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Catholic Relief Acts (1771-1793)

They were a series of enactments partially dismantling the penal laws. Historians disagree over how far Irish Protestant attitudes to Catholicism changed during the second half of the 18th century: The long period of peace since the Williamite War (1689-91) undoubtedly encouraged greater confidence, and Jacobitism quickly declined after 1745. Yet the execution of Nicholas Sheehy (1766) revealed the continued strength of anti-Catholicism, and patriots remained divided as to how far their rhetoric of liberty extended to the Catholic majority. Recent accounts stress the initiative taken by British government, concerned particularly to tap the large reserve of potential military manpower in Ireland. The revived Catholic Committee further added to pressure for concessions.1

Father Nicholas Sheehy (1728-66), was a Catholic priest executed for murder at Clonmel, County Tipperary. His trial was one of a series launched against local Catholic clergy and gentry at a time when sectarian passions had been inflamed both by the Whiteboy movement and by a bitterly contested by-election (1761) involving the convert Mathew family. Sheehy, who had apparently been active in anti-tithe protest, had surrendered himself following an initial indictment, on the understanding that he would be tried in Dublin. He was acquitted there but then returned to Clonmel, where he was convicted, along with three prominent local Catholics, on highly suspect evidence. Their judicial assassination is widely cited as evidence of the continued strength of anti-Catholicism, and the potential for arbitrary repression, at a time when enforcement of the penal laws was apparently diminishing.2

Early acts releasing the stringency of the penal laws were passed in 1771 and 1774.

Bishop Hervey's act of 1774 introduced a new oath of allegiance that prepared the way for change.

Bishop Frederick Augustus Hervey (1730-1803), was a Church of Ireland bishop, peer, radical politician, and eccentric. Appointed bishop of Cloyne when his brother, the 2nd earl of Bristol, was briefly lord lieutenant (1766-7), he was translated to Derry in 1768. In 1779 he succeeded his brother as earl. He appeared with great ceremonial at the Volunteer National Convention of 1783, and took a leading part in the proceedings, much to the alarm of Charlemont, who consciously used his position as commander-in-chief to negate Hervey's influence. He was an open supporter of Catholic emancipation, and cultivated good relations with Methodists and Presbyterians in his diocese. A lover of fine art, he spent much of his time in Italy.3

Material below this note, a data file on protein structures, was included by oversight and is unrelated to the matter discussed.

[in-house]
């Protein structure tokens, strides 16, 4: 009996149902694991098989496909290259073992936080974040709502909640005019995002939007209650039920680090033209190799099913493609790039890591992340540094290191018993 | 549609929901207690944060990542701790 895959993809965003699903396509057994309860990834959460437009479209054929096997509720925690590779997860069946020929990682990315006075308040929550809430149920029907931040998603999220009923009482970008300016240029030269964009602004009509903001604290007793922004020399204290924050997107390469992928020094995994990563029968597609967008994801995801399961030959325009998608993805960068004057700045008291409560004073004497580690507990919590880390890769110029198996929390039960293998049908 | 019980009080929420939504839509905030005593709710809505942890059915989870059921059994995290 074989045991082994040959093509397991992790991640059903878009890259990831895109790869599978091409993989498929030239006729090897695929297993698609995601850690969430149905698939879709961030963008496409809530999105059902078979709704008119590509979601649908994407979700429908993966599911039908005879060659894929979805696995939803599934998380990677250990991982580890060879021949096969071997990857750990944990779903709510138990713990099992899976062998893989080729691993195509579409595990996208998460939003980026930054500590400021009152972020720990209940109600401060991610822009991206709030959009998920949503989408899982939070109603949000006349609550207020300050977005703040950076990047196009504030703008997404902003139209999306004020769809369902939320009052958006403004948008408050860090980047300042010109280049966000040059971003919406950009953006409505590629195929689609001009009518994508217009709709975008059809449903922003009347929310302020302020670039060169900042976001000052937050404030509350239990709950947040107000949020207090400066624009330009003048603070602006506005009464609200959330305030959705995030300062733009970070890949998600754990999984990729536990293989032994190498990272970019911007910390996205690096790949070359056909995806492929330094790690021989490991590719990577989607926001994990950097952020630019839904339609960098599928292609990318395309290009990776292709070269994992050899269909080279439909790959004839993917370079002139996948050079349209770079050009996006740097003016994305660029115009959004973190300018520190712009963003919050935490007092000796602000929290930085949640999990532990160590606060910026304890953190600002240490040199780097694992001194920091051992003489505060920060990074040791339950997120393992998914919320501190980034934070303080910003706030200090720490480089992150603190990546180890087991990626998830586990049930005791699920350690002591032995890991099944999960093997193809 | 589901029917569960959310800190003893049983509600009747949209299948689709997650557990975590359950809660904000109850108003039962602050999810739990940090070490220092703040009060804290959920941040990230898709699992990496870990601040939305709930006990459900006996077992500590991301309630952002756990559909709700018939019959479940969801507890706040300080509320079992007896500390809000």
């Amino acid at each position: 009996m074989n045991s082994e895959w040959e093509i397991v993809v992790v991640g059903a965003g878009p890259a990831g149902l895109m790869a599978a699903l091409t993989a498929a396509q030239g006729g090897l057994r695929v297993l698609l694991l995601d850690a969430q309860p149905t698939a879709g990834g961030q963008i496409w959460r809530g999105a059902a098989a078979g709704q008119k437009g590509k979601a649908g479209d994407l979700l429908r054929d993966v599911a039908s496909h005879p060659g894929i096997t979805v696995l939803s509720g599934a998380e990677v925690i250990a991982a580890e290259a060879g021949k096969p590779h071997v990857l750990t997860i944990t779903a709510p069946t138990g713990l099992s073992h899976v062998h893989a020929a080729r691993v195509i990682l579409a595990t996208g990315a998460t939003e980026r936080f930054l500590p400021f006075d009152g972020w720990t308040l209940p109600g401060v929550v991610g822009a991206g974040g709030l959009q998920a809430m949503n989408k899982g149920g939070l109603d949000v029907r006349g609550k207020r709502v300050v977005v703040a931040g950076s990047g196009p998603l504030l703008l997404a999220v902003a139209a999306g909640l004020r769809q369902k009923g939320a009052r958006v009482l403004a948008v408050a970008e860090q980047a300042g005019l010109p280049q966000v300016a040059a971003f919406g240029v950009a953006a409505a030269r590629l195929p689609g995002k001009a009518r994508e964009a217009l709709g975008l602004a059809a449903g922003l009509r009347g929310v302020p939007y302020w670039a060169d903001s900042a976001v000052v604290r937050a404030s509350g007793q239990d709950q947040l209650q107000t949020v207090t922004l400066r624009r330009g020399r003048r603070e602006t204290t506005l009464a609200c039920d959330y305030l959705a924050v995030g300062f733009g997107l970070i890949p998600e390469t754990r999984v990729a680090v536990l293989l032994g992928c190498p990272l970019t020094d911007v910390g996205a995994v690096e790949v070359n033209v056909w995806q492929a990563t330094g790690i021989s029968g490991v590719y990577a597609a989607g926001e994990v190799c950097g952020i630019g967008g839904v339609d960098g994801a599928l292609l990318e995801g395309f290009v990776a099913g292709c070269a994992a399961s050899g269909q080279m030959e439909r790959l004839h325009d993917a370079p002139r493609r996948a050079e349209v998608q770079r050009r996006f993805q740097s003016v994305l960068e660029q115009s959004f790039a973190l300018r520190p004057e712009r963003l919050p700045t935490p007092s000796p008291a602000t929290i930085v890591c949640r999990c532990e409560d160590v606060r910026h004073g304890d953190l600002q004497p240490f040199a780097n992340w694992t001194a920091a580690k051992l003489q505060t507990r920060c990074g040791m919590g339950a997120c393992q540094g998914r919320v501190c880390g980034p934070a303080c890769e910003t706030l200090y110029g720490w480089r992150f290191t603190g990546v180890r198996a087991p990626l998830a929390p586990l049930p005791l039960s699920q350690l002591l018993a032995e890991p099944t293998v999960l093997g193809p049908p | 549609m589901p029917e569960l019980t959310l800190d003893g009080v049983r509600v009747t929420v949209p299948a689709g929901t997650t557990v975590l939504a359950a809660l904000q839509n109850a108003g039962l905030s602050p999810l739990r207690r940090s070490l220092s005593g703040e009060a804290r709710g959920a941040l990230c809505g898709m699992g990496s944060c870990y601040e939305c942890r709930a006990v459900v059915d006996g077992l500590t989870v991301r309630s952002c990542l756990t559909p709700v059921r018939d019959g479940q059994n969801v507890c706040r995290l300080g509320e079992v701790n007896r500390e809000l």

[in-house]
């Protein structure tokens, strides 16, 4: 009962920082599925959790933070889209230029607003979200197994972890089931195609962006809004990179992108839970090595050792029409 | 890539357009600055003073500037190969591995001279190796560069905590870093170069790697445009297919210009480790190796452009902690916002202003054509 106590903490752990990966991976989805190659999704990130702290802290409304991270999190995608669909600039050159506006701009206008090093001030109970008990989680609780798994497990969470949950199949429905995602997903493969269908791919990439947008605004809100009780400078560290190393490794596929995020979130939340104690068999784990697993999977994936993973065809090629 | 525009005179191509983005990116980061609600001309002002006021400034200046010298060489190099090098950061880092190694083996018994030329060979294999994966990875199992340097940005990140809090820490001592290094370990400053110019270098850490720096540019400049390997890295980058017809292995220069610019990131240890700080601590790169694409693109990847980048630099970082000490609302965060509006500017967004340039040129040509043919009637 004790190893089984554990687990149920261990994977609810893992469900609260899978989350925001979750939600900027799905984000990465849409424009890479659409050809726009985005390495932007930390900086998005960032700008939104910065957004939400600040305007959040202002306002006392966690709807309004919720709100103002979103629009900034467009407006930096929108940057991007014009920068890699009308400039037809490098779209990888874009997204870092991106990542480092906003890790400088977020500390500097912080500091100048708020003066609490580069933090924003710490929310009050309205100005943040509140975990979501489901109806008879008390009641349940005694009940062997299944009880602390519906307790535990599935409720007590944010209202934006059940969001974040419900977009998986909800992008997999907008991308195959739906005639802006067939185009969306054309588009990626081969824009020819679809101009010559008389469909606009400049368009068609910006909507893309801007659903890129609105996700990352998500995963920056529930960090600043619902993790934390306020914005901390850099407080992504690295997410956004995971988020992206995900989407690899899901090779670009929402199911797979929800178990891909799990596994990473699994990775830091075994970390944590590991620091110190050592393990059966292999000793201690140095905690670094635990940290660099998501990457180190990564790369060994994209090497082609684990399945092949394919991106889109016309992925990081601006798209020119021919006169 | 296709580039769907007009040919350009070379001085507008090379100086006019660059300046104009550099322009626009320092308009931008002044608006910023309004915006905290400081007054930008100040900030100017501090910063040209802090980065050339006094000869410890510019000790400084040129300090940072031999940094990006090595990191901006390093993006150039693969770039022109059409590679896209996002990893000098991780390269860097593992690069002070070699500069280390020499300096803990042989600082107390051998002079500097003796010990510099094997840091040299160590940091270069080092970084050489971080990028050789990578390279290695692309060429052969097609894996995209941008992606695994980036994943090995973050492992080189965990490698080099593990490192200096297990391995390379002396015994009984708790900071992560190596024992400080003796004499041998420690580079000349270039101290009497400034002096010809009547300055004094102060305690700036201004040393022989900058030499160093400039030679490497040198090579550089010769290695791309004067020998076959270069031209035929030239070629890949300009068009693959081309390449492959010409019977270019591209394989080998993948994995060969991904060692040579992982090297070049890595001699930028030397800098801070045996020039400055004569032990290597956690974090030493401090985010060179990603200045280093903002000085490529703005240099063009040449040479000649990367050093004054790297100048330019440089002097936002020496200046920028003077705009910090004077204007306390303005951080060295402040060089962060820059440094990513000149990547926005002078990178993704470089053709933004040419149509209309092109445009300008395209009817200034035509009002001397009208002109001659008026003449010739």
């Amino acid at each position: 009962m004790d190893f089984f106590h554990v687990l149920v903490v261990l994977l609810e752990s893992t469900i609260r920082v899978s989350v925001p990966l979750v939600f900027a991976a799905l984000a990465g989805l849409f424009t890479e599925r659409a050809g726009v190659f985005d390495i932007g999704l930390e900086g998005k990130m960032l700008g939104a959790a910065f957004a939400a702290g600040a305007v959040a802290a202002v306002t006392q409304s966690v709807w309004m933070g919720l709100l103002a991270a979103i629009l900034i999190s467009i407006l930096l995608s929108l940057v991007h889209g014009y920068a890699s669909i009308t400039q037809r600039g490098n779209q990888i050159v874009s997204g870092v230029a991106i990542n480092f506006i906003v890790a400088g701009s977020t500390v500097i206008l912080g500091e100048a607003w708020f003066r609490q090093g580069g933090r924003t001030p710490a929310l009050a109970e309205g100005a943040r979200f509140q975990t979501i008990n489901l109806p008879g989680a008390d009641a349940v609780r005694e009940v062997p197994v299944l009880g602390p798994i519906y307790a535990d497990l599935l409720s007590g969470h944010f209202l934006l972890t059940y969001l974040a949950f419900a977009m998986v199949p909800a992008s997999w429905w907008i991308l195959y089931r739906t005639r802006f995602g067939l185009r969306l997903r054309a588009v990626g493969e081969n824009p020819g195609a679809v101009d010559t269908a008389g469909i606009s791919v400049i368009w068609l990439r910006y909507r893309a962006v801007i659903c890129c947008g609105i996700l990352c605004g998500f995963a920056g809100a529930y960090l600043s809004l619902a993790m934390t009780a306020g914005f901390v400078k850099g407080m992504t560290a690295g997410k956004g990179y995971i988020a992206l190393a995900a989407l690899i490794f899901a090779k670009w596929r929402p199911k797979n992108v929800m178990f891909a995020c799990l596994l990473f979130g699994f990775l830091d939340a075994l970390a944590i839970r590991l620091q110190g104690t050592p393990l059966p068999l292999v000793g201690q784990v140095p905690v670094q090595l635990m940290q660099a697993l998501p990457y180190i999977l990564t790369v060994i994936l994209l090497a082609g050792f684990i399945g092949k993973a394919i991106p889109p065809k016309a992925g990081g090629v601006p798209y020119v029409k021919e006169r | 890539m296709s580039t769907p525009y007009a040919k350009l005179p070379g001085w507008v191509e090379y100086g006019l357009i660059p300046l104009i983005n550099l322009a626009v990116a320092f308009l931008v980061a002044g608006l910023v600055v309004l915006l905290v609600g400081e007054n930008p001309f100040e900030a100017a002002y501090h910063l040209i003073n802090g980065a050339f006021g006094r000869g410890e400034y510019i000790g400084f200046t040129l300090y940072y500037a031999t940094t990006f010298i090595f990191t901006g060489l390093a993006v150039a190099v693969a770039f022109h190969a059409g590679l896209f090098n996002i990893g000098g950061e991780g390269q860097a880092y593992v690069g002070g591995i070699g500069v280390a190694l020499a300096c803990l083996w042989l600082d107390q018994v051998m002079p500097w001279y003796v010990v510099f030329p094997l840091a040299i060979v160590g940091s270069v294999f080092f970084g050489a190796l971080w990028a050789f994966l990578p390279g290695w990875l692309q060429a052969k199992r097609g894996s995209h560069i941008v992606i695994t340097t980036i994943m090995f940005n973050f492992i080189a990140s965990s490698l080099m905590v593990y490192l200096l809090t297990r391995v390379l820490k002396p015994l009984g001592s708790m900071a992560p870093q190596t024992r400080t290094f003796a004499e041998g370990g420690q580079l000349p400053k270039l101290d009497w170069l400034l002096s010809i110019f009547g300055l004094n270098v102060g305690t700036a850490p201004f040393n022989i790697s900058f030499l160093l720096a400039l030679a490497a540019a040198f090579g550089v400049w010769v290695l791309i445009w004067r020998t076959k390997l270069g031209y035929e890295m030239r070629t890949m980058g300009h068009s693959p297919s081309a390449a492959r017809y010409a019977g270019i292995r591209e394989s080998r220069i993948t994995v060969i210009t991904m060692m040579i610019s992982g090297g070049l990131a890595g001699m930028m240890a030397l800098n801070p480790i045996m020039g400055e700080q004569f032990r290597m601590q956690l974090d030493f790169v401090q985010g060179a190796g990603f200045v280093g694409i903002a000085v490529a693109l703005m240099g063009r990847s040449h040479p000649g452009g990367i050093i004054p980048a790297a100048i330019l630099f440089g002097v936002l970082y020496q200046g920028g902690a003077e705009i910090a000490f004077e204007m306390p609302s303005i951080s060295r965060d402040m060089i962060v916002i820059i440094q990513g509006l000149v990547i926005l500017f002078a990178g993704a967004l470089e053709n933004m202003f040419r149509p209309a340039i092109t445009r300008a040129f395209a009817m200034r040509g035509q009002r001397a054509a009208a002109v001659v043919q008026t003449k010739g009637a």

The Relief Act of 1778, introduced by Luke Gardiner but promoted by the government, enabled Catholics who had taken this new oath to bequeath land to a single heir. However MPS rejected Gardiner's proposal to allow the purchase of land. Instead the act permitted Catholics to take leases for up to 999 years, which conferred none of the political rights attached to freehold. 4

View 1778 Act

Two further measures introduced by Luke Gardiner in 1782 allowed Catholics to buy land, except in parliamentary boroughs, and removed most of the restrictions affecting Catholic education and the Catholic clergy.5

Luke Gardiner (1745-98) who was created Viscount Mountjoy in 1795, was a member of parliament as was his grandfather, for Co. Dublin between 1773-89. His death at the hands of rebels during the insurrection of 1798 was seen by many as a fit return for his sponsorship of the first Catholic Relief Acts in 1778 and 1782.

Luke's grandfather also named Luke Gardiner (d. 1755) was a banker and property developer. Grandfather Luke was involved in urban building projects from as early as 1712. In the 1740s and 1750s he was responsible, with his son Charles, for the development of a large area of what became central Dublin. O'Connell Street, constructed in the 1740s, was originally called Gardiner's Mall. He further enhanced his fortune by holding the lucrative office of deputy vice- treasurer, which allowed him temporarily to invest official balances on his own account.6

View 1782 Act

Following the French Revolution British government looked to further relief legislation to prevent any alliance between Catholics and radical Presbyterians. Sir Hercules Langrishe's act of 1792 allowed Catholics to practise law. Following continued pressure from the Catholic Committee, an act of 1793, introduced by Chief Secretary Robert Hobart and forced through by government influence, gave Catholics the right to vote and to hold most civil and military offices. The violent anti-Catholic rhetoric of the bill's opponents and the resentment of Protestants at this perceived betrayal by British government, contributed significantly to the growth of religious conflict. 7

View 1793 Act

After 1793 Catholics were still barred from sitting in parliament, from the offices of lord lieutenant, chief secretary, chancellor of the exchequer, and from other senior political positions. They could not be king's counsel, judges or governors, sheriffs or sub-sheriffs, and could not hold higher military rank than colonel. Hopes for further relief were briefly raised under Fitzwilliam, and again at the time of the Act of Union. But it was not until 1829 that the last Catholic Relief Act removed these remaining disabilities.8

View 1829 Act


  1. S J Connolly ed The Oxford Companion to Irish History OUP 1998 pp77-78
  2. Ibid. p510
  3. Ibid. p239
  4. Ibid. p78
  5. Ibid. p78
  6. Ibid. p219
  7. Ibid. p78
  8. Ibid. p78


Thomas Bartlett, The Fall and Rise of the Irish Nation (1992).